Chromatic Aberration

Chromatic aberration is very well controlled. I have captured a lot of high-contrast scenes with this lens, and only very minor chromatic aberration is noticeable. One of my standard tests is capturing an image of a US stop sign under bright sunlight and then checking the amount of “bleeding” from the red area inside the stop sign to the white area. There is no problem at all with the new 70-200mm/f4 AF-S VR.

Vignetting

Since this is a slower maximum f4 lens, vignetting is present mainly wide open at f4. When I captured an uniform-color sky, I can clearly see that the corners are darkened. When I stop down to f5.6, most of the vignetting disappears and it is completely gone by f8.


Focus Breathing?

By definition, a lens’ focal length is measured when it is focused to infinity. However, an aspect of the 70-200mm/f2.8 AF-S VR II that has been discussed extensively is its “focus breathing” problem. That is, when it is focus to near-by subjects, its effective focal length becomes much shorter. While most lenses have that similar effect, it is especially serious on the f2.8 VR II version. Personally, I never feel that it is such an important issue that warrens so much discussion, but on the internet, small problems tend to get exaggerated. In any case, I am glad to report that this is not an issue on the new 70-200mm/f4 AF-S VR. See my comparison among four 200mm Nikkor lenses, all focused to a clock that was about 7 feet/2 meters away from a D700 mounted to a tripod. The 70-200mm/f2.8 AF-S VR version 1, 200mm/f4 AF-D macro and the new 70-200mm/f4 AF-S VR all produce similar results, while the f2.8 AF-S VR version 2 clearly covers a lot more subject area, indicating a much shorter effective focal length.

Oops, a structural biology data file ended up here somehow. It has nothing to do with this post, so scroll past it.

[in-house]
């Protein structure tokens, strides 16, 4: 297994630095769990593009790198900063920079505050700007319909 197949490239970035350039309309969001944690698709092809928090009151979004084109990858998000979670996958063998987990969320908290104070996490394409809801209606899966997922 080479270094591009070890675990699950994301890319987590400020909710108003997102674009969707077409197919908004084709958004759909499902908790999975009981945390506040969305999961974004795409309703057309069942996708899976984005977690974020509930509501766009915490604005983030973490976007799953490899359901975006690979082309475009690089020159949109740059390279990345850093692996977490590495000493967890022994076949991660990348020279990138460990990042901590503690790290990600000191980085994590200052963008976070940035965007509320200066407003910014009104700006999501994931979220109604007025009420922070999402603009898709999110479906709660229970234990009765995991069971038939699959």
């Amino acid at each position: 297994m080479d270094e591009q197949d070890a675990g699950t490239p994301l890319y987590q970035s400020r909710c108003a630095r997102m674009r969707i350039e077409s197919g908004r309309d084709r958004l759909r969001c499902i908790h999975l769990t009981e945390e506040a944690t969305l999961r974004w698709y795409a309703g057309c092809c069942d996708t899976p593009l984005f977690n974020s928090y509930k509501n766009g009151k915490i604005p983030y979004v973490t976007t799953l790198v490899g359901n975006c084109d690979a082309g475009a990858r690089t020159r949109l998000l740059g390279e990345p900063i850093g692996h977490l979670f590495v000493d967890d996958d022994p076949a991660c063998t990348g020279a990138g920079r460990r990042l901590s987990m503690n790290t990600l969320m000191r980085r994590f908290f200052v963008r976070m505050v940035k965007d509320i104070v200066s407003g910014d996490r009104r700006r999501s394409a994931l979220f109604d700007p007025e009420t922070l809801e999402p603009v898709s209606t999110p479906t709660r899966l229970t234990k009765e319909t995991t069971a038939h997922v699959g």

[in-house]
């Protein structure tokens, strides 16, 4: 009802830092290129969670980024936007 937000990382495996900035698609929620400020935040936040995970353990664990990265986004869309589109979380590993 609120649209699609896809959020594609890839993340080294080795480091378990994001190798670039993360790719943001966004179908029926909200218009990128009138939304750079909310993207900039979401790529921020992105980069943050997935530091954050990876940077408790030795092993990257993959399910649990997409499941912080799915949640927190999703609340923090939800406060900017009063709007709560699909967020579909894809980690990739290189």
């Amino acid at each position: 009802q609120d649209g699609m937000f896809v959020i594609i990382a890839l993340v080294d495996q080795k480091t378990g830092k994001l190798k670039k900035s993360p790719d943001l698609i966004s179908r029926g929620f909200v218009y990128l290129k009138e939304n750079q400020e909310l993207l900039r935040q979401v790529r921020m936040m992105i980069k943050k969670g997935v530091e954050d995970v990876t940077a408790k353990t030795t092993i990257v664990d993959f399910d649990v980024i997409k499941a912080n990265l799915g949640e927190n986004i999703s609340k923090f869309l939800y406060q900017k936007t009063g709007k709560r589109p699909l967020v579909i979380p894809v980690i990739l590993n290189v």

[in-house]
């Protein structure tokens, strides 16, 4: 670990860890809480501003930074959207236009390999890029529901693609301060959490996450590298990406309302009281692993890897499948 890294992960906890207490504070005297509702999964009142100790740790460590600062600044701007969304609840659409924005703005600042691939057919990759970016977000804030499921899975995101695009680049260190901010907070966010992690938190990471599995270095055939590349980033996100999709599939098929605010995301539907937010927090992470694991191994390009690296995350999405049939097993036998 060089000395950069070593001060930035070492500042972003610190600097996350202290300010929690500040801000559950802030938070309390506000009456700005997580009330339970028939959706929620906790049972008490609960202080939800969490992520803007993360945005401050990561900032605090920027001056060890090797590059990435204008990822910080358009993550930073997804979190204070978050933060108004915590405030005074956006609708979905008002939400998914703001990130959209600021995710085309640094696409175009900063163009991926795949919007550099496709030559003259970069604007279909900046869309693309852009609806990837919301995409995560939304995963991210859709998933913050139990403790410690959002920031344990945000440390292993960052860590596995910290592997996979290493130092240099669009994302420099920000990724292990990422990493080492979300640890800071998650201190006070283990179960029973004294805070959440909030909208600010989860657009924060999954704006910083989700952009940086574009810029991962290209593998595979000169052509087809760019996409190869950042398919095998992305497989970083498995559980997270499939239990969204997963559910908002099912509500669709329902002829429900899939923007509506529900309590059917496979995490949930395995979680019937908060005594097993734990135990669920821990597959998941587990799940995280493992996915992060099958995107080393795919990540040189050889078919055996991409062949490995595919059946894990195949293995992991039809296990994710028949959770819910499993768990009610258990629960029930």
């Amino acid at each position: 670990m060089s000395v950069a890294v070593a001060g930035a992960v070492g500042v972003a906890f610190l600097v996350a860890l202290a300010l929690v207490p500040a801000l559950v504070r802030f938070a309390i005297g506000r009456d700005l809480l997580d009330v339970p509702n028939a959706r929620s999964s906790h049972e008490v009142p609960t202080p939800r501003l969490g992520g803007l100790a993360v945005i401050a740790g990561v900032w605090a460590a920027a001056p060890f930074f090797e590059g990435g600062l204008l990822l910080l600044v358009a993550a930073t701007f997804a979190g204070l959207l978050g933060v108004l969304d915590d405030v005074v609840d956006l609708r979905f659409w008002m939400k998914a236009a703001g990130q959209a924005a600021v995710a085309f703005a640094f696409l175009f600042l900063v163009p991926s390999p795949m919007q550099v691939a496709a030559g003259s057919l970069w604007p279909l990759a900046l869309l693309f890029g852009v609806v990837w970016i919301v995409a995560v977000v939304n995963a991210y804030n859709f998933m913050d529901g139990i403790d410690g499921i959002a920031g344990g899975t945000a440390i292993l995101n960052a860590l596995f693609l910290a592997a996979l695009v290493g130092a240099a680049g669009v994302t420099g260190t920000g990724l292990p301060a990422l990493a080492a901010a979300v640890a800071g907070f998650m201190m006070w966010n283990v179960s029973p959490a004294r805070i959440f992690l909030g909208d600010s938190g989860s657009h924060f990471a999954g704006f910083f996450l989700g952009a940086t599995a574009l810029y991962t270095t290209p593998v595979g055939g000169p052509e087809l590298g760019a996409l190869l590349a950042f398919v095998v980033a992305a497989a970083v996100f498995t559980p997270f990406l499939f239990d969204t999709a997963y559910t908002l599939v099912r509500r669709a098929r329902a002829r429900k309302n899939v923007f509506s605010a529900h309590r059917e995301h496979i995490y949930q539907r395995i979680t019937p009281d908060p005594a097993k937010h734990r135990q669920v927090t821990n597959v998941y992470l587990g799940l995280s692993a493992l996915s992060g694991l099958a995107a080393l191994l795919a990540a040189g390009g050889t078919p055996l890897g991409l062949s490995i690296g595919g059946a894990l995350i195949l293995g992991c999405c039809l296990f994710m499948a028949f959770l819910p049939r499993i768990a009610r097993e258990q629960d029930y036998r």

Auto Focus

Since this is an AF-S lens with its own built-in AF motor and its elements are not huge as an f4 lens, auto focus is rather quick and accurate on this lens. However, under dim light indoors or at night, there is still a difference between a lens whose maximum aperture is f2.8 and one that is f4. When it is dark, the 70-200mm/f2.8 AF-S VR still has superior AF, regardless of whether you actually use that lens wide open at f2.8.

Vibration Reduction (VR)